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' THE SOUTH BEND NEWS-TIMES.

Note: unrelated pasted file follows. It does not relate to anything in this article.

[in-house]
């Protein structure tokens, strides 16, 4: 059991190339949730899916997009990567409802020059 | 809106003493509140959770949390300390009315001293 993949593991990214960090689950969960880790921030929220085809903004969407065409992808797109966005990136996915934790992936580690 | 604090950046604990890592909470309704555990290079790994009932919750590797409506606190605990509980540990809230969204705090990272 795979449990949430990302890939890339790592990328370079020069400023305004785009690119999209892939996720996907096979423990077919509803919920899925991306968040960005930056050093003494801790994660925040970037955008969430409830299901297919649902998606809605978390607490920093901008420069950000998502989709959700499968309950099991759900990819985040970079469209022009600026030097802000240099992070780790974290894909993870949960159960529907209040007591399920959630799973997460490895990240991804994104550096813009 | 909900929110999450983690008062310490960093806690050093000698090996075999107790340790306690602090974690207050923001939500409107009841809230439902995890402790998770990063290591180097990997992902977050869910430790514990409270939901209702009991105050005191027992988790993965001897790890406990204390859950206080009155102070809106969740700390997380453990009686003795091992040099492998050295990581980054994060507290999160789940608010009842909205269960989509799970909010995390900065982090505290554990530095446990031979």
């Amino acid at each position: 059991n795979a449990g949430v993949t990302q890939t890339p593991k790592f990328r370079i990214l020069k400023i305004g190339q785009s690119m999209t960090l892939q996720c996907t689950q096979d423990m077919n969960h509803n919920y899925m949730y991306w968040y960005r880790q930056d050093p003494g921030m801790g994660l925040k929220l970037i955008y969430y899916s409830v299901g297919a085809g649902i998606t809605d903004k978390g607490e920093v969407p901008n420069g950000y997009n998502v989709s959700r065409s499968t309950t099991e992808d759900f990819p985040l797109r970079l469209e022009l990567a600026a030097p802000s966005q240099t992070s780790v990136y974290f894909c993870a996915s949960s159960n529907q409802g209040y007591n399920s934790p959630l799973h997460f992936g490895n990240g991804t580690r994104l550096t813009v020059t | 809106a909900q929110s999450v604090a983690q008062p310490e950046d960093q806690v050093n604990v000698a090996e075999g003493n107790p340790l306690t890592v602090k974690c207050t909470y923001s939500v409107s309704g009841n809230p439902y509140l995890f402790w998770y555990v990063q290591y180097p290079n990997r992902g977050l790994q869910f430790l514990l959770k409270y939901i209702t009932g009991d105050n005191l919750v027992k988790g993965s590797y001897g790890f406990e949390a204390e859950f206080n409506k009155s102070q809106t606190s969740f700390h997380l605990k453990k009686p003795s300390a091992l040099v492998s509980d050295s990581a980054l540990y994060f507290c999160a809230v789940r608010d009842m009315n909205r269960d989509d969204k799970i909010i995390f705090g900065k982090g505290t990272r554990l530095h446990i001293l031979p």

MAREE GOES BOOBS ABR0ADBy Goldberg. REFLECTIONS OF AN HONEST AMERICAN UPON ENTERING A SWELL GERMAN HOTEL s STRONG FOR THE NAPS TO ft CLARKE'S- LADS utu rArrVi mtujuuK n rniMb "THAT NOT - A ikGlG 'MMv3a Of THV5 Mo iS.GooD rAMfc ' j tSHAPrT OP W eAfl5-M G0O6RAL WReSSlON S' TVtAT ACfcVCrOt5 OF'THeSGrNEXJ mikt . Pirates Are Held to Three Hits and Lose Two to One Simon's Wild Heave Allows Winning Tally. Philadelphia Has No Trouble Hitting Cleveland Pitchers and Win by a Score ol Seven to One. to Feeb..wsfAfniLY A,ob kQhis umifcw pRaT - cv nuuKt HY HAN tor- .' TCTSDAY. AlT.rST 1913 HftSTO HOLDS W.Ss' PAIRQFSWATS . i r v r m I i ii r m. a .m i r- - jj - V - r rvi a . - PITTSnniCH, An g. Imar's rrc.it pitching won for Nfv York from Pittsburgh Monday afternoon I y the Frore of two to one. .Singles be Snodgrass. Hums and Fletcher gave the islt0r3 their first run in the t!xth. In the seventh when Mur ray and S'nodgrass started the dou ble steal Simon bluffed Murray ten feet off third but threw wild to left floltJ. ,?iving the Giants the winning run. Chie Wilson's thr e-baggcr and out gave the Pirates their only run In the eighth. With Hyatt up In a rinch and Butler on first in this in ning. JUedraw took out Demaree and pent in the left-handed Marquard. Clar)" also switched, Fending Hen drix to bat In placo of Hyatt. Mar quard struck him out. Camnitz pitched a ood game. Chief Meyers had his right thumb split by a foul tip in the third and had to quit. New York 0 0 0 0 1 1 0 tj-1 2 7 0 Pittsburgh .00-000001 0 1 3 1 Demaree. Marquard and Meyer?, Wilson; Carnnitz, McQuillan and Simon. Gibson. Umpires O'Day and Emslie. BEALS BECKER LIVES UP TO REPUTATION Demonstrates He Can Hit Itight llandcrs and Phillies Down Cardinals 0 to .. ST. LOUIS. Mo., A u. r.. Heals Becker, because of his ability to hit right hand pitchers, was in left field for the Philadelphia club Monday aft . ernoon and ho lived up to his reputa tion. It was his homo run in the Feventh Inning that started the locals to defeat, the final fore bing 3 to 6. .Ho secured twe singles in addition to tho homo run. Willie Doak pitched .steady ball unti1 the seventh inning when, after Knabe find Lobert had singled Becker drove the ball into tho right field stand for a. homo run, scoring three runs. A minuto later Luderus duplicated Becker's feat and Philadelphia was one run ahead. Harmon started to pitch for tho homo team in the eighth and did well in that-inning. In the final inning, however. Becker singled and scored with Cravat h when the latter sent tho ball into the right field pavilion for the third circuit smash of tho same. St. Louis tallied two runs in the pceond Inning on two hits and an error. Father singled and Konetehy was safe on Doolan's fumble. Mow rey's sacrifice advanced and runners, who counted at the plate when O'Leary doubled. The other local run cm me in the next Inning when Cather na.-sed after two outs. He stole 1 and advanced to third when :. "s throw went to center field. Mayer's balk sent him across the rubber. After this inning but one man reached second base. Philadelphia . .ooo ooo i0'j r, 10 ?, Louis 021 000 000 3 7 0 Maytr and Killifer; Doak. Harmon and Wingo. Umpires Klem and K fct. Lrth. 4 EDS HAVE AN EASY TIME WITH BRAVES Rudolph ami Noyes Are Pounded to All Corners and Cincinnati Wins, is to I. CINCINNATI. ).. Aug. .". Cincin nati hammered the ball to all cor ners of the bt and won a one-sided frame from Boston Monday 13 to four. Budoiph betran the frame for Boston and was hit for 12 hits. good for six runs in six innings. Noyes succeeded him but was batted hard, seven hits and live runs being made off him. '.Ames pitched the first two Innings Tor Cincinnati. He was hit for four safeties and three runs. Johnson, who relieved him, carried off the pitching oonors of the day by holding Boston safe at all times. Groh retired after injuring his leg in sliding into second base. Bates was prominent as a pinch hitter, making a home run in the second, bringing in Kiln ahead of him. Boston . ..1 2 0 f 0 0 0 o 1 4 7 1 CInrir. 0 4 0 2 0 2 2 3 x 13 1 :) l Rudolph. Noyes and Bariden; Ames. Johnson and Kling. Umpires Bigler and Byron. WHITE HAS TWO FIGHTS Oeago .Man to Meet lYank Whitney and Johnny Griffith. CHICAGO. Aug. White, the Chicago rd articles Monday the east. On Aug. Charley lightweight, sign fnr two fights In 13 he will meet ; m Ab be game r ALLEN 1 Jl FOR EVERS' CUBS Chicago Hid the Bases Full But Couldn't Get Necessary Hit Cutshaw Gets Two Home Runs. Prank Whitnev of Cedar Bapid3. la., nt Atlanta. (Jo., for ten rounds. Johnny Crithth of Akron. O.. will be his opponent at Canton. O.. en Labor! day for 1 2 rounds. CHICAGO, Aug. 5. Brooklyn de feated Chicago seven to one Monday by bunching hits off Moore and Pierce. Allen was on the mound for the visitors and although he issued seven-bases on balls he pitched air tight ball in the pinches and with the aid of good fielding prevented the lo cals from scoring. Manager Evens' men had the bases full twice, but were unable to force a man across the plate. Cutshaw was the hero with the bat, making two "home runs. The first was made in the initial inning and the other in the seventh when he scored Fisher and Sheer ahead of him. Shortstop Fisher's error of Beach's grounder paved the way to Chicago's lone run. Brooklyn ..10200310 7 12 2 Chicago ...0 0 1 0 0 0 0 0 0 1 4 1 Allen and Miller; Moore and Pierce and Needham, Bresnahan. Umpires Brennan and Eason. MEN WHOM BASEBALL HAS MADE RICH Big-Hearted Charles Comiskey, the Hal Chase of the '80's, Who Owns the White Sox and Is Regarded as the Napoleon of the American League. Rich Enough to Be Satisfied. ANOTHER GAME ADDED TO GRAND RAPIDS' LIST Black Sox I'oiiiul tho Ball to AH Cor ners ami W in I-:lglit to Four Ciaine at Springfield. (J KAN I) RAPIDS, Mich.. Aug. 5. Hixon was hit hard in all directions by the locals and Springfield was de feated again Monday, 8 to 4. Ed Smith for the locals got away to a bad start when three runs were registered by the visitors on three hits and a couple of passes but after that was Invincible. Tydeman led the batting with three singles and a home run in four times up. Grand Rapids .051 100 10 s 12 0 Springfield 300 001 000 4 S 2 E. Smith and McGraw; Hixon and Snyder. Umpire Groeschow. BURNS' SINGLE WINS GAME FOR MILLERS MINNEAPOLIS, Minn., Aug. 5. Bill Burns won his own game against the Milwaukee club Monday with a long single to center in the seventh, scoring Killifer, who had singled and advanced on a sacrifice. The score was 1 to 0. Burns pitched fine hall, allowing only four hits. Newt Ran dall, the heavy hitting Milwaukee outfielder, severely wrenched his right leg in the sixth Inning and was carried of! the field by his teammates. He will probably be out of the game for three weeks. Milwaukee ...o0 .-." 000 0 4 2 Minneapolis ..000 v." ;0 1 f 0 Cutting. Ilovllk and Marshall: Burns and Owen. Umpires Westcr velt anil O'Brien. 'TRY NEWS-TIMES WANT ADS IIM (bspgr'iji mots dh . Jry ' 1 1 1 1 ' K - " ' i T ' 1 1 mi ! -11 i ... , 1. , 1. Charles Comiskey began playing ball at Dubuque, la., in 1 879, and to day he is one of the most powerful individuals in the American league. He has made a fortune of at least six, If not seven, figures, and he made it in baseball. It was Comiskey, when owner of the .St. Paul club in the Western league, who placed a club in Chicago without asking the National league's permis sion, and when that body threatened war "Commy" and his gang twirled their blackthorns, shouted "Ilurroo" and waded in. So adept did they prove at wading that when the smoke cleared away, what was left of the old league was a terribly sick woman, while the Amer ican league band continued to play "Garry Owen", the league leader. ing Comiskey, Collin?, McGraw, Mack, McAleer, Armour, Loftus and Barrow, was excuse enough for the air. Comiskey's career has been a steady advance. He went from Dubuque to St. Louis and first-based for the "Browns" owned by Chris Von Der Ahe. lie revolutionized the position. In 1SS7 he became captain and manager of the team and began win ning American association pennants. He next went to Cincinnati as man ager and later bought the St. Paul franchise, developed the American league from the Western and is today one of the wealthiest men in the game. Comiskey would have more money than he has if he wasn't so good to so many old friends. It was "Com my" who made comfortable the last days of Von Der Ahe, and If his pri vate check book could be examined it would show that his charity runs to thousands a year. Comiskey is a "good spender". Ho entertains handsomely; "he takes his White Sox on transcontinental train ing trips in a private train and does everything upon a large scale. His heart is so big that he Is never hap pier than when making it possible for some one to have a good time. EVENTS DECIDED li THREE HEATS First Day Racing at Kalamazoo is Featureless The 2:06 Trot is Postponed to Some Later Date. St7 ,ri ' r - - - SOX ATTED w ITEST Get Only Four Hits in Game With Washington But Romp Home With a Five to Three Victory. WASHINGTON, Aug. 5. The Chi cago White Sox lived up to their reputation as "hitless wonders" here Monday wheen they defeated Washington in the first of a four game series five to three. The visit ors were outbatted more than two to one, but their hits, coupled with Washington's misplays and two bases on balls by Engel, who started for Washington, gave them a lead which Washington could not over come. Both Russell and Engel were forc ed to retire, the former when two were out after Washington had se cured a double, a home run and a triple in the second. Bain halted the game here for half an hour. Cicotte went in when play was resumed and with brilliant support held Washing ton to one run during the remainder of the game. Hughes held Chicago hitless the last four innings. Chicago ...30020000 0 5 4 1 Wash'ton ..02001000 03 10 4 Russell, Cicotte and Schalk; Engel, Hughes and Ainsmith. Umpires Evans and Hildebrand. j LEAGUE STANDINGS ft O H KALAMAZOO. Mich., Aug. o. Featureless racing marked the open ing here Monday of the week's grand circuit program. The three events decided were won in straight heats without much of a contest at any stage. The best time, of the day was made in the second heat of the 2:0S pace, in which Cabcl, without urging, step ped the mile in 2:0o 1-4. In heat of this event. Dr. Burns., jr., took a good lead at the start and held it for half a mile or more. Then Cabel came from behind, passed the leader and won about as he pleased. Chteny in the 2:07 trot and Strathstorm in the 2:15 pace had little opposition. The 2:16 trot, carded for Monday, was postponed until some time later in the week. INDIANS DROP ONE MORE TO LOUISVILLE Hits Arc Uvcii But Indianapolis Is Charged With Four Krrors to Winners One. LOUISVILLE. Ky.. Aug. 5. Louis ville defeated Indianapolis Monday. 7 to 5 in the second game of the series, Nile's batting, a sensational stop by Reilly and a running catch by Os borne were features. Indianapolis ...120 000 011 3 10 1 Louisville 004 000 12 7 10 4 Burke and Casey: Woodburn. Toney and Severoid. demons. Umpires Murray and Connolly. "COMMY." TWO FORMER CENTRAL STARS MAY GO HIGHER Hank Butcher and Uaoy Ilagcrman of Denver May Ik? Given Chance in Big Leagues. Hank Butcher, an outfielder with Evansville, and Casey Hagerman, who pitched for l"t. Wayne, members of the Central a few years ago, are said to be due lor a trip to the big leagues. Both men are members of the Denver Western league team and several offers have been made for them. Butcher was up with Cleveland but failed to stick. He was first sent to the Philadelphia Americans and then to New Orleans. He then went to Denver where he is working under Jack Hendricks, a former boss of the Ft. Wayne team. It is reported that Denver wants S".000 for Hagerman and between $-.000 and $ 4,000 for Butcher. Butcher is hitting .3SS in 63 games, and Hagerman leads the pitchers with an average of .7 2S. winning 18 games and losing five. If sold the players will be delivered at the close of the Western league season. SENATORS LOSE ON THEIR FIVE BOOTS Toledo Takes a to Four Content After Drhing Cook OfT tho Mound. TOLEDO, O.. Aug. 5. Toledo won a loosely played game from ''olumbus here Monday afterm ;t. i '. l:: g C )ok from the mound and ;;ettn,g the win ning run of a :;e-core game off Fayres in the seventh. when the pitcher went up in the air, walking three men, which, coupled with land's single sent over the run. In the third. Benson's single and a pair of scratch hits by Gerber and Cook resulted in runs when Perring dropped a Texas league double in left field. Perring scored on Miller's hit. Two bunts by Bluhm and Bronie, and a pair of clean hits, aided by Perring's error and a sacrifice fly tied the score in the fifth. Toledo 000 040 01 5 7 0 Columbus 00 4 000 000 4 S 3 Baskette and Ltnd; Cook, Eayres and Murphy. Umpires Chill and Irwin. WIN ClyOSF, GAME. St. Casimir's indoor team took a close,, game Monday afternoon from the Warsaw Specials by the score of four to one. The batteries for the winners were Laskowski and Ban-acki. MEETS CONLOX. ST. JOSEPH. Mo.. Aug. Bobby Burns of Pallas. Texas, signed arti cles here Mond;j for a ten-round contest with Johnny Coulrn, bantam weight champion, at Omaha, iiept. 1-. COLLEGE PLAYER DEAD Member of I. U. Basketball Team is Hit by a Train. COLUMBUS. Ind.. Aug. 5. Cline Clouse. 21, son of James Clouse. of near Hope, a law student at Indiana university, was struck and killed n?ar here by a hig four passenger train Monday. Clouse played two seasons on the university basket-ball team and was a member of the football squad. A3 ii :i n c a n 1. 1 1 g i; i :. W. L. Philadelphia 30 Cleveland 03 3H Washington 56 4 3 Chicagu 53 31 Boston 4 6 51 Detroit 42 61 St. Louis 41 6 4 New York 32 63 at i g n a i , lea ( ; u i :. New Vork 6 29 Phiiace! ; 5s 35 Cj'.cj'.m 51 4 8 . ok!y;i 13 50 i J i .sl i a 41 5 5 'icinnati 40 62 St. Loui. 3S 62 American Association. Mil va li kee 66 45 i ( uisrille G2 4 7 Minneapolis 60 4S 'niiini bus 5 'J 50 Paul 5o 56 Kansas City 5o 60 Toledo 60 Indianapolis 3K 67 CENTRAL LEAGUE. Grand Rapids 71 33 Fort Wa yno 5 6 5 3 Springfield 51 5 3 Terre 1 laute 4 56 Dav ton 45 5.S Evansville 39 6 5 RESULTS YESTERDAY. National League. Brooklyn, 7: Chicago, 1. New York, 2; Pittsburgh, 1. Cincinnati, 13; Boston, 4. Philadelphia. 6; St. Louis, 3. American league. Chicago, 5; Washington, 3. Boston-St. Louis, rain. New York, 6; Detroit, 4. Philadelphia.' 7: Cleveland. 1. American Association. Toledo. 5; Columbus, 4. Louisville. 7; Indianapolis. 3. Minneapolis, 1; Milwaukee, 0. Central league. Grand Rapids. S; Springfield. 4. Dayton. 3; Evansville, 0. Fort Wayne. 4: Terre Haute. 2 Federal League. -Jevelmd ?. Indianapolis 2. St. Louis 9, Chicago 3. GAMFS TODAY. American League. Detroit at New York. St. Louis at Boston. Chicago at Washington. Cleveland at Philadelphia. National League. Boston at Cincinnati. Brooklyn at Chicago. New York at Pitts-burgh. Philadelphia at St. Louis. Central League. Evansville at Dayton. Terre Haute at Fori Wa.vne. Springfield at Grand Rapids. American Association. Indianapolis at Louisville. Columbus at Toledo. Pet. .69 7 .61 .566 .510 .474 .40S .390 .701 .62 4 . ." 1 o .51) .402 .427 k O 7 .38 0 .39 5 .569 . 5 ; 6 .5 4 1 4- t - .4 55 .444 .362 .6V3 .4 ST .490 .462 .4 53 . .04.) PHILADELPHIA. Aug. 4. Cleve land's winning streak was broken here Monday. Philadelphia outpla ing the visitors in all department and winning seven to one. hawke held his opponents down to two sin gbs and he was given grand support, e.-pecially by Barry, Collins, tftrunk and Melnnis. Philadelphia knocked Falkcnbcr-? off the rubber in three innings and his successor, Kahler. was driven in to retirement in the seventh session. Dashner. a southpaw from thj Marysville, Ky.. team, stopped th-i home team's jdusging in the latter part of the game. live batsmen fac ing him and not a hit being recorded off him. who has been re attack of typhoid the Philadelphia. Pitcher Coombs, covering from an fever, rejoined team Monday. Cleveland . . 0 1 0 0 0 0 0 0 0 1 2 2 Philadelphia 2 0 2 0 0 0 T. 0 x 7 11 I Falkenberg, Kahler. Dashner ami Carisch. Krueger; Shawkey and Lapp. Umpires Connolly and Ferguson, ERROR BY COBB LETS MEW YORK WIN GAME NEW YORK, Aug. 5. New York: won the first game of the series from Detroit by a score of six to four. Both teams hit hard but Fisher kept the visitors' hits scattered. New York threw away many chances in score bv poor base running, but : muff by Cobb enabled them to win in the seventh, when they scored fij runs, four of them coming in after Cobb's muff which should have re tired the side. Willett Marted the game for De troit but was knocked out of the oK in the seventh inning during New, York's rallv. Dubuc relieved him and when Cobb made his muff Knight.. Cree and Midkiff landed on him for hits. The hittins: of Knight, Creo. and Crawford featured. Bush wasj put out of the game in the seventh, inning for protesting to a deeiion. The game was interrupted 30 minx utes in the fourth inning by a show- Detroit 0 0 2 0 0 0 0 0 24 New York ..0 0 0 0 0 1 5 0 x 6 Willett, Dubuc and Mickee, age; Fisher and Sweeney. Umpires O'Loughlin and dan. 15 3 14 0 Stan- Shcrl- 1GS 1 BUCK TO CUBS Murphy Thinks Swatter He Farmed Out to Springfield is. Ripe for Big League. Charles "Kid" Stewart. former member of the Springfield club, wa made a full Hedged member of ih Chicago Cuhr. Monday. For the past three weeks Stewart has been playing with the Indianapolis tribe of tho American association. having been taken there from the home of tloi Beapers by Owner Sol Mye; of botli clubs. Early last spring Stewart, who wa a semi-pro in Chicago, was picked up by Murphy, boss of the Cubs. Mur phy allowed "the Indians to take him but kept the strings tied to him. AftT the first road trip of the tribe, Stew art was sent to Springfield for season-in-'. There he developed into one of the leading hitters of the Central, part of the time heading the list. About three weeks ago Mnatrer Kelley got hard up for a heavy hit ting outfielder and Stewart was re called. While the kid's fielding work has not been of the t.est, he continued his good stick work and Murphy heard of this. He then exercised hi ri'bt to the young player and Stew art was sent to Chicago. Murphy owns Who :t of tl Ter- rt-r who now leading the le;lu' with the bat. He has offered Wheel er to the Indians and it is up to Man ager Kelley to decide whether or not. Vw. will beer. me a big chlf in the? j tribe. Wheeler is batti ig around .355. Kelley is now spending a few days ' seoiitinir around the Central in search of some likely material for the lowly Indians. Kelley is out to take a look at Pitcher Wetzel and InJielder Kel leher of the Beapers. They may be sent to Indianapolis. Any Straw BidL s 1 1 At